When Your Children Marry: How Marriage Changes Relationships with Sons and Daughters

Front Cover
Rowman & Littlefield Publishers, May 5, 2011 - Family & Relationships - 184 pages
0 Reviews
Marriage is an important transition in the life of any adult who marries. But often when a son or daughter gets married, their relationships with their natal families changes. It is often said that a 'daughter is a daughter all of her life, but a son is a son 'til he takes him a wife.' This book examines how marriage changes relationships between adult children and their parents and how this differs for sons versus daughters. Merrill considers the process by which men 'get pulled into' their wives' families and the ways in which men are sometimes more connected to their wives' families following marriage than to their own families. But what is it about a relationship with a son that changes when he marries? And why do daughters tend to stay closer? Why do mothers experience greater difficulty in negotiating relationships with married sons than with married daughters? Why do daughters tend to stay closer and maintain stronger ties to their natal families than sons do? This book answers these questions and offers advice for mothers on how to maintain strong ties with their children when they marry, negotiate relationships that may be fraught with new challenges, and accept changes when they happen. Sharing firsthand accounts from mothers, sons, and daughters, the author sheds new light on this neglected topic.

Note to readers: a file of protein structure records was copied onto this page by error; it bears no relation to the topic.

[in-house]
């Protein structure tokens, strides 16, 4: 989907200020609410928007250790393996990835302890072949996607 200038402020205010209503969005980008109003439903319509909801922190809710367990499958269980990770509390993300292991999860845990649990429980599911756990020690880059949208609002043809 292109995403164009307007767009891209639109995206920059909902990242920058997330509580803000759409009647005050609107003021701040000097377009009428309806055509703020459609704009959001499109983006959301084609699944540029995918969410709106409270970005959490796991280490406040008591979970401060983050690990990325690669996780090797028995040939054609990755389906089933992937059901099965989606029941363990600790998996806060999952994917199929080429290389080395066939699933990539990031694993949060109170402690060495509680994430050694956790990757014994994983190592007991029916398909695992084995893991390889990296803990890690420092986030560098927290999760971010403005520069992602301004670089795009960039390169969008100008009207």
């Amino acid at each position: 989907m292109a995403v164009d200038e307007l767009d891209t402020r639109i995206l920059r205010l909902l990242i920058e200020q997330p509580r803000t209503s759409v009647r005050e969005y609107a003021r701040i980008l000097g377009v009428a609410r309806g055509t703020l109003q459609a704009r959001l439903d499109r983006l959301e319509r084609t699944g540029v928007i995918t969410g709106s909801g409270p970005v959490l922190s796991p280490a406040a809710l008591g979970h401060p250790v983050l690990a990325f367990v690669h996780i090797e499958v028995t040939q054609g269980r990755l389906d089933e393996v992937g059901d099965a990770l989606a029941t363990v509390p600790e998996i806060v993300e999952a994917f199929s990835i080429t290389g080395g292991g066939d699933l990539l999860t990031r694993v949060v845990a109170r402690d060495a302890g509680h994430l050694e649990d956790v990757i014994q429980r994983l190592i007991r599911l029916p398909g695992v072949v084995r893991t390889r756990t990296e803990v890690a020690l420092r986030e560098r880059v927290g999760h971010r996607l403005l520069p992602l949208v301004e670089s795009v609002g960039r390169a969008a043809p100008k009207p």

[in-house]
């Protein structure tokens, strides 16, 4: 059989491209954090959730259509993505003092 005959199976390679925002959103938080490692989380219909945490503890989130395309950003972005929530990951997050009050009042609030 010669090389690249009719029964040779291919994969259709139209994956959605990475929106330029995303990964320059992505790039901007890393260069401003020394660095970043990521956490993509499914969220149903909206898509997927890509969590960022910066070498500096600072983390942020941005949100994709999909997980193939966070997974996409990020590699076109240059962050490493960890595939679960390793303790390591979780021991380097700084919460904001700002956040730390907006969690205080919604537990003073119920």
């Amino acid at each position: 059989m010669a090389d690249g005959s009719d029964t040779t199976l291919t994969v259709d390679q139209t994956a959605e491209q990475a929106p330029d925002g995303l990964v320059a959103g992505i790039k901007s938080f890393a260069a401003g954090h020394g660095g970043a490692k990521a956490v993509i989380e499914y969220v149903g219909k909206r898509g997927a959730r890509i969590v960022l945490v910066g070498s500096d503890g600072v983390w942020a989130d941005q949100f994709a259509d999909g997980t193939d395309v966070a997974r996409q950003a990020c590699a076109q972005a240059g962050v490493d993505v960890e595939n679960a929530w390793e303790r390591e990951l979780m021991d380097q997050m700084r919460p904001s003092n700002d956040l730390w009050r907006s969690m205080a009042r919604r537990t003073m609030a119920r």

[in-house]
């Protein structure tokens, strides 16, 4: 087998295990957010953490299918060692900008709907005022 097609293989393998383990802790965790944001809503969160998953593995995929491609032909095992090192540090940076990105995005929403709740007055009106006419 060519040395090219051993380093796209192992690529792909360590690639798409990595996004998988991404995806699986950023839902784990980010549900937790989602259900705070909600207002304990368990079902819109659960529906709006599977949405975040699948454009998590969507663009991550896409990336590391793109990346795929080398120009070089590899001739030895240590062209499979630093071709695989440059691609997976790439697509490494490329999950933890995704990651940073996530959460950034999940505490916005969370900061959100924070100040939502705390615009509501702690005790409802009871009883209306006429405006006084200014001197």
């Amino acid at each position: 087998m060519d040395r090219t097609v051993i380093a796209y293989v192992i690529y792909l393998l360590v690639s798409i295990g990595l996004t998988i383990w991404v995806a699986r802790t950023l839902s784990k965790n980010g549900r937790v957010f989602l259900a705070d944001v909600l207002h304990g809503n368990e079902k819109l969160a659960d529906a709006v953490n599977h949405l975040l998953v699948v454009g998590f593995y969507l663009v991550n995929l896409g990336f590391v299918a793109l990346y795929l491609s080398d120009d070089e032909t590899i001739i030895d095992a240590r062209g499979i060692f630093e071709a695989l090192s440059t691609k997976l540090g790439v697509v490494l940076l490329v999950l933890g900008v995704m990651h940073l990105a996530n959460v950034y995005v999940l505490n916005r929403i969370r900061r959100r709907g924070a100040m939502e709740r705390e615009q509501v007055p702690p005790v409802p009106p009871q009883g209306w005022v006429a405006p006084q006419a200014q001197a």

What people are saying - Write a review

We haven't found any reviews in the usual places.

Contents

Introduction
1
Illustrations of Intergenerational Relationships
9
Relationships between Parents and Adult Children
23
Gender Differences in Contact with Parents and InLaws
35
A Daughter Is a Daughter All of Her Life but a Son Is a Son til He Takes Him a Wife
49
The Effect of Marriage on Intergenerational Relationships
61
The Challenge for Mothers in ParentAdult Child Relationships
71
The Evolution of Intergenerational Relationships Following Childrens Marriages
81
Reciprocal Effects
111
Conclusion
121
Methodology
133
Interview Guidelines
139
Notes
147
Bibliography
161
Index
167
About the Author
171

Divorce and LaterLife Families
91
Advice to Mothers for Maintaining Intergenerational Relationships
101

Other editions - View all

Common terms and phrases

About the author (2011)

Deborah M. Merrill is associate professor of sociology at Clark University. She is the author of Mothers-in-Law and Daughters-in-Law: Understanding the Relationship and What Makes Them Friends or Foe and Caring for Elderly Parents: Juggling Work, Family, and Care Giving in Middle And Working Class Families.

Bibliographic information